Coaches arbitrate conflicts and difficult decisions.  Projects, whether to transform whole organizations or to implement a set of simple user reports, always include the need to make decisions. Coaches help organizations make decisions so that they can move forward with a minimal loss of inertia.  Facilitation for an Agile organization is a skill that is part art and part science – think emotive negotiation (or as a friend of mine calls it “family counseling for teams”).  The best Coaches teach the team or organizations they are working with these skills.

Coaches mentor.  A mentor is a trusted counselor who provides guidance, advice and training usually at an intimate (one-on-one) level.  A mentor needs to be dependable, engaged, authentic, and tuned into the needs of the mentee, so that the transfer of guidance is safe and efficient.

When an Agile Coach enables and facilitates, they really  consult, cajole, train, arbitrate and mentor. The art of being a good Coach is knowing what the mix of these activities are appropriate for any specific situation.


Categories: Process Management

Get your apps and games ready for space with Google Play (April Fools')

Android Developers Blog - Wed, 05/04/2016 - 00:14

Posted by Lily Sheringham, Google Play team

Google Play lets you distribute your apps and games to over 1 billion active Android users around the world. With advances in space exploration and the advent of galactic tourism, there will be a high number of users beyond this world that developers need to start thinking about, too. Google Play can now help you reach them. We’ve added new features to the Google Play Developer Console and updated the material design guidelines, to help you design, test, and distribute your apps and games in space.

Here’s a look at how The Guardian, one of the largest English-news organizations in the world, enhanced its Android app to enable astronauts and space travellers to stay informed and up-to-date, while in orbit or on the surface of the moon.


"I am pleased to have The Guardian's application to test the growing Interplanetary Internet" says Vint Cerf, distinguished visiting scientist at the Jet Propulsion Laboratory and Google's Chief Internet Evangelist. "The interstellar version is in development and I'm looking forward to having more Google Play apps and games tested in space flight."

Get your apps and games ready for take off today.

Categories: Programming

SE-Radio Episode 256: Jay Fields on Working Effectively with Unit Tests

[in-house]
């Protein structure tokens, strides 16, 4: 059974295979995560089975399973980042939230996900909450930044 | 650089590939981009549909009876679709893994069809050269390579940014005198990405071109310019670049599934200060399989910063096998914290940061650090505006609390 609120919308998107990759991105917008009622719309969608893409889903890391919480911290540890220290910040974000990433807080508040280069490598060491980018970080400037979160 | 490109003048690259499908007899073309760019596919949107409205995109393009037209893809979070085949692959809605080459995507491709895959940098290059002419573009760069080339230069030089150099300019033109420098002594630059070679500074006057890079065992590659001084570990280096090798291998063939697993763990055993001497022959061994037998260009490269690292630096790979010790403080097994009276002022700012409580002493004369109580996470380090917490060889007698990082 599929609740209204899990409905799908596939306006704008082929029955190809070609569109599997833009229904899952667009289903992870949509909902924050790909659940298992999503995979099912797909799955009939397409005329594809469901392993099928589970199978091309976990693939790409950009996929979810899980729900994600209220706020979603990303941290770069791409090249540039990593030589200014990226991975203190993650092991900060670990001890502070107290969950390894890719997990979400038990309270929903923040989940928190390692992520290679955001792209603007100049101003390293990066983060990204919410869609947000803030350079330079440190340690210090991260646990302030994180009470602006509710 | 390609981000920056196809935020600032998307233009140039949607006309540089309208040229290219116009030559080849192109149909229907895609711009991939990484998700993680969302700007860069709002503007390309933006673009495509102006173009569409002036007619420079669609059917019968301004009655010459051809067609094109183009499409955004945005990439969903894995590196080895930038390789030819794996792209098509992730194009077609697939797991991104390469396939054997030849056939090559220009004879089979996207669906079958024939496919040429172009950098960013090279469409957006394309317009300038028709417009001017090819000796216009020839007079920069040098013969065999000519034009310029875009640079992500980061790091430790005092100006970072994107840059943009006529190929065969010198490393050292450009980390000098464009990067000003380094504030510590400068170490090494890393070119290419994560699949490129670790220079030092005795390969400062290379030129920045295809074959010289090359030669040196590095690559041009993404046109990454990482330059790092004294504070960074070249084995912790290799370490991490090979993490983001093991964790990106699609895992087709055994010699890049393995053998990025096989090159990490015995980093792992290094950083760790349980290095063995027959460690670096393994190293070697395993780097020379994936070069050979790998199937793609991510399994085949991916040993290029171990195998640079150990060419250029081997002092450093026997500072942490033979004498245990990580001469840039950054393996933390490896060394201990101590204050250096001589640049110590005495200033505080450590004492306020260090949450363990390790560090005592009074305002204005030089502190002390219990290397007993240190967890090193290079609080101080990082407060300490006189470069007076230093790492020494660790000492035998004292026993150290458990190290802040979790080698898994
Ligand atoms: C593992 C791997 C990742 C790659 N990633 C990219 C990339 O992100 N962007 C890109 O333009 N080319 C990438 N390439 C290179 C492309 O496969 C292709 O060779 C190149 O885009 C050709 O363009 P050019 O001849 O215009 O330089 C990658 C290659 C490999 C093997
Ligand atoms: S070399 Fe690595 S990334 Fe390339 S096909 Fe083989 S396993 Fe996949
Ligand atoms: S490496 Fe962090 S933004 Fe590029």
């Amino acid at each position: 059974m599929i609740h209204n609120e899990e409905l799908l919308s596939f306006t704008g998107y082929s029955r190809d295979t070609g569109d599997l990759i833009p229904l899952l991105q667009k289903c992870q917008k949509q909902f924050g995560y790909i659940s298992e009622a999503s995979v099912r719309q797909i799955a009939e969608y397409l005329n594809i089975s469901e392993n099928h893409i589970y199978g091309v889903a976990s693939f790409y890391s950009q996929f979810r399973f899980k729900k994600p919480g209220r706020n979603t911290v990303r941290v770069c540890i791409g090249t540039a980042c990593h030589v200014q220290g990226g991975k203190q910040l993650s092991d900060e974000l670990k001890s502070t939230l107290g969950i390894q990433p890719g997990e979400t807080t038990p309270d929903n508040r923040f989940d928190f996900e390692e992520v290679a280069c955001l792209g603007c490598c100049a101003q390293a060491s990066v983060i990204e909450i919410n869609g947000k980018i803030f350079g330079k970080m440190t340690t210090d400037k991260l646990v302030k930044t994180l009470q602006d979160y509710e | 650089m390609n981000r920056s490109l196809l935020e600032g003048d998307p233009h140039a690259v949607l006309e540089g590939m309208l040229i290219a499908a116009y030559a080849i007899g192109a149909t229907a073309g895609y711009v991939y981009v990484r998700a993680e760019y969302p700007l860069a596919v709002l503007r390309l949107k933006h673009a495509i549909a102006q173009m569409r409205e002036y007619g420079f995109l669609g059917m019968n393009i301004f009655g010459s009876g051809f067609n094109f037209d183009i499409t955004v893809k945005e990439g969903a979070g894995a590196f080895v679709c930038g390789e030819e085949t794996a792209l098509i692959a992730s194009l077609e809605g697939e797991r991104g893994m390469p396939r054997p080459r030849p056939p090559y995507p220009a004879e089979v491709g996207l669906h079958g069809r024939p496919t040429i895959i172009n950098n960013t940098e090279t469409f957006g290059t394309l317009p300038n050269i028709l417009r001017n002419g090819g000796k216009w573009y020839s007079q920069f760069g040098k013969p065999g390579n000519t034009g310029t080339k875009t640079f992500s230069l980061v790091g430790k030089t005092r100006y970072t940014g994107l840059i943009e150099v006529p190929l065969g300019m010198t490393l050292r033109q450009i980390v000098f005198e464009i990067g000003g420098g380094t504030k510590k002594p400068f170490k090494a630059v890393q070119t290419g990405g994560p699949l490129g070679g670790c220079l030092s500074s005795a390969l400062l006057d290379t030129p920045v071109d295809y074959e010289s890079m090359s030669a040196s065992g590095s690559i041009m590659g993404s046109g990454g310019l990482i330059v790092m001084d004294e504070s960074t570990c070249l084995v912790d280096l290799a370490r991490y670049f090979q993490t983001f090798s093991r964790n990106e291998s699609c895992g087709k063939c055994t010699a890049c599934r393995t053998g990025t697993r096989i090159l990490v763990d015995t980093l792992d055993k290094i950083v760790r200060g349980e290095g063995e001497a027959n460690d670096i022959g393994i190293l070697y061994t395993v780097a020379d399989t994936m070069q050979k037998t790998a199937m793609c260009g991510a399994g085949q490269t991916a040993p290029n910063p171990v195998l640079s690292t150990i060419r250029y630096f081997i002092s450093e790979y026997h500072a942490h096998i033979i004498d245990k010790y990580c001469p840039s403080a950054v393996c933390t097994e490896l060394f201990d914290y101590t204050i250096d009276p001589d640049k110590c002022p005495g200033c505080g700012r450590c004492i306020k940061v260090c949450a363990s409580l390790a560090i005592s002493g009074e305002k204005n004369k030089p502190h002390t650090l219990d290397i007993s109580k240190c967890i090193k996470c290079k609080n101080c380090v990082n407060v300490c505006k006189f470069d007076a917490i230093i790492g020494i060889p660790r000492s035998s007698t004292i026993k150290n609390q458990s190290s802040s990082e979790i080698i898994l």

Stefan Tilkov talks with Jay Fields, author of the book “Working Effectively with Unit Tests,” about unit testing in practice. Topics include how to write good unit tests, what mistakes to avoid, and different categories of unit tests. Jay explains the value of unit tests and why you might want to delete them if you […]
Categories: Programming

Can You Make a Decision in Presence of Uncertainty Without Estimating?

Herding Cats - Glen Alleman - Tue, 05/03/2016 - 23:06

The answer to this question starts with a simple principle based notion.

Can you make a non-trivial (not de minimis) decision in the presence of uncertainty?

The #Noestimates advocates didn’t start there. They started with “Estimates are a waste, stop doing them.” Those advocates also started with the notion that estimates are a waste for the developers. Not considereing those who pay their salary have a fiduciary obligation to know something about cash demands and profit resulting from the investment work in the future.

The size of the “value at risk” is also the starting point for estimates. If the project is small (de minimis) meaning if we over run significantly no one cares, then estimating is likely a waste as well. No matter the size of the project, from multi-million’s to smaller, it's actually determined by “value at risk,” and that is determine by those paying not by those consuming. So the fact we work on larger projects does not remove the principle of “value at risk.” Your client’s (internal or external) V@R may be much different than mine – but it’s not our money.